Telescope technology gets thumbs-up

A team of independent experts has approved all ten new technologies developed for NASA’s James Webb Space Telescope, many of which never before been used on any satellite or space telescope. The approval, a year ahead of schedule, could reduce the risk of increased costs and schedule delays before the programme is approved for further development.

NASA commissioned the team of engineers, scientists and project managers to conduct the technical review. The group evaluated the telescope’s instruments including near and mid-infrared detectors, sunshield materials, lightweight cryogenic mirrors, microshutter arrays, and cryogenic detector readout application-specific integrated circuits. They determined the technologies were tested successfully in a space-like environment and are mature enough to include on the telescope’s upcoming mission.

The actual hardware and software that will fly on the telescope now can be engineered from working prototypes, allowing astronomers to study events after the Big Bang.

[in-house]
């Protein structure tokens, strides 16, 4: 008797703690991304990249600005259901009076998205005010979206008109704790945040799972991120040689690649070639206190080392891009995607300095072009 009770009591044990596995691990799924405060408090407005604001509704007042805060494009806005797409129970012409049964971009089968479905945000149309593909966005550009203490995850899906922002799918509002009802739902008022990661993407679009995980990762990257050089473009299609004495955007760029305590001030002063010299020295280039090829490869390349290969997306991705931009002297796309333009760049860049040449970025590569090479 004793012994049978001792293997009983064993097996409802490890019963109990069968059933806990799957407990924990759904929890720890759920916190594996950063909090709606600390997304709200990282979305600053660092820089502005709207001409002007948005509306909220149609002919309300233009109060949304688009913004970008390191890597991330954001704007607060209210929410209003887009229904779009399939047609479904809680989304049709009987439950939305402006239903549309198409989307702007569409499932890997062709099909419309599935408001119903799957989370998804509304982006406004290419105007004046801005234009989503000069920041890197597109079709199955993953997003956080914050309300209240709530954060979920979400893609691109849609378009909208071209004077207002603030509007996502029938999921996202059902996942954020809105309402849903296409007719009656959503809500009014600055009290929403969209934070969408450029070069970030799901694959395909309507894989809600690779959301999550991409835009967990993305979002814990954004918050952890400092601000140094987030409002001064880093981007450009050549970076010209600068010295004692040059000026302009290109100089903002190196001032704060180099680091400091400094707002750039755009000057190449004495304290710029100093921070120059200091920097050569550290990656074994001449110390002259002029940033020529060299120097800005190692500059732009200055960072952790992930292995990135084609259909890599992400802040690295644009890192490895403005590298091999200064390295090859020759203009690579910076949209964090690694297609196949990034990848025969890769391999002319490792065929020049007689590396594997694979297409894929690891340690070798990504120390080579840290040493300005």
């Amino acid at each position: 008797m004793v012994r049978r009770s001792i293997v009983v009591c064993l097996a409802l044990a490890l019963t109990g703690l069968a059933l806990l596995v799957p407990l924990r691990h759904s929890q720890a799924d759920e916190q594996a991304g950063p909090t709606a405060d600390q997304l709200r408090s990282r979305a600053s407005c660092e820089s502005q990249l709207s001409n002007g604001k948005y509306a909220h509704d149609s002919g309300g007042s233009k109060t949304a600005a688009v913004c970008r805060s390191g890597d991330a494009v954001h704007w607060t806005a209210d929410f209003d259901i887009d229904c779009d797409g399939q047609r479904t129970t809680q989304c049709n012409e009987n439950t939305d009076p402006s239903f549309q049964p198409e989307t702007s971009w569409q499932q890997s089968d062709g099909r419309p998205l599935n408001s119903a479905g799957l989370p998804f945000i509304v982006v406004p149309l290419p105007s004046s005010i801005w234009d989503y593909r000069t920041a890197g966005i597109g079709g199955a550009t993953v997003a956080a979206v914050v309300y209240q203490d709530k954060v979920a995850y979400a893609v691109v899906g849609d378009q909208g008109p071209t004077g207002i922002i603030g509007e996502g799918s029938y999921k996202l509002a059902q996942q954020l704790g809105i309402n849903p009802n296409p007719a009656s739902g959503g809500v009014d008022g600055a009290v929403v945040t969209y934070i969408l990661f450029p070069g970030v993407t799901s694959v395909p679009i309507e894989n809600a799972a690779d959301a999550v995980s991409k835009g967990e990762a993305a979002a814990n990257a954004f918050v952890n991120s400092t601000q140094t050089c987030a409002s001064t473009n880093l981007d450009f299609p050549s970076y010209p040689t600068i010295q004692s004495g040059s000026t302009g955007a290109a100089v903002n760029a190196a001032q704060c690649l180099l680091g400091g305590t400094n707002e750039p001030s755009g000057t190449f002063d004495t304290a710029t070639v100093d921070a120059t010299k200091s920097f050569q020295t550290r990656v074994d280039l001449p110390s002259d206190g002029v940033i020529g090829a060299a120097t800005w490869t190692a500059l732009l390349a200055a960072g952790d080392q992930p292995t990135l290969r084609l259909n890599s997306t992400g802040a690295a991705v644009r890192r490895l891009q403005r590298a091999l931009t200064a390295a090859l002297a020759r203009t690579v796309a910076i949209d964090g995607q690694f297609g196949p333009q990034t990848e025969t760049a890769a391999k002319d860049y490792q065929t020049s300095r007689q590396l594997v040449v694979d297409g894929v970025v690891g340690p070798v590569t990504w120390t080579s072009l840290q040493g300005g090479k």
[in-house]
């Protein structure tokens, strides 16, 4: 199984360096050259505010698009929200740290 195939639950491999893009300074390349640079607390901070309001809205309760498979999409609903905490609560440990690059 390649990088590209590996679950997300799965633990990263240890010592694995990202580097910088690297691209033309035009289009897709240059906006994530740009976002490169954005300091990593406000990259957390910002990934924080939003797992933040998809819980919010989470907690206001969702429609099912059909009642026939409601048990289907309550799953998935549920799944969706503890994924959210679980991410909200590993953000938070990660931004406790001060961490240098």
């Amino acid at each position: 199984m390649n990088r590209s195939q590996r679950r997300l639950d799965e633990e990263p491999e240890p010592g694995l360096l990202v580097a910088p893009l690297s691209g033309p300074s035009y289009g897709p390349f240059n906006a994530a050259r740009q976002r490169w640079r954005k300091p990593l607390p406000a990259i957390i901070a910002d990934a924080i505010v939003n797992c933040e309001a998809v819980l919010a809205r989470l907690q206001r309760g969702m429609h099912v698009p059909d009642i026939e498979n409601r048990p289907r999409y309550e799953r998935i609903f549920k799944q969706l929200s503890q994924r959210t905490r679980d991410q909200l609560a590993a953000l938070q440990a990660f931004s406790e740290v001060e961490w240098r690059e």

Two examples of the new technologies are the microshutter arrays and wavefront sensing and control.

Microshutters are tiny doorways, the width of a few hairs, that will allow scientists to remotely and systematically block out unwanted light and view the most distant stars and galaxies ever seen. The telescope will be the first project to employ this technology.

Through a process called wavefront sensing and control, a set of algorithms and software programmes, the optimum position of each of the telescope mirrors will be calculated, and the positions will be adjusted as necessary, causing the individual mirrors to function as one very sensitive telescope.

The James Webb Space Telescope is expected to launch in 2013. The telescope is a joint project of NASA, the European Space Agency and the Canadian Space Agency.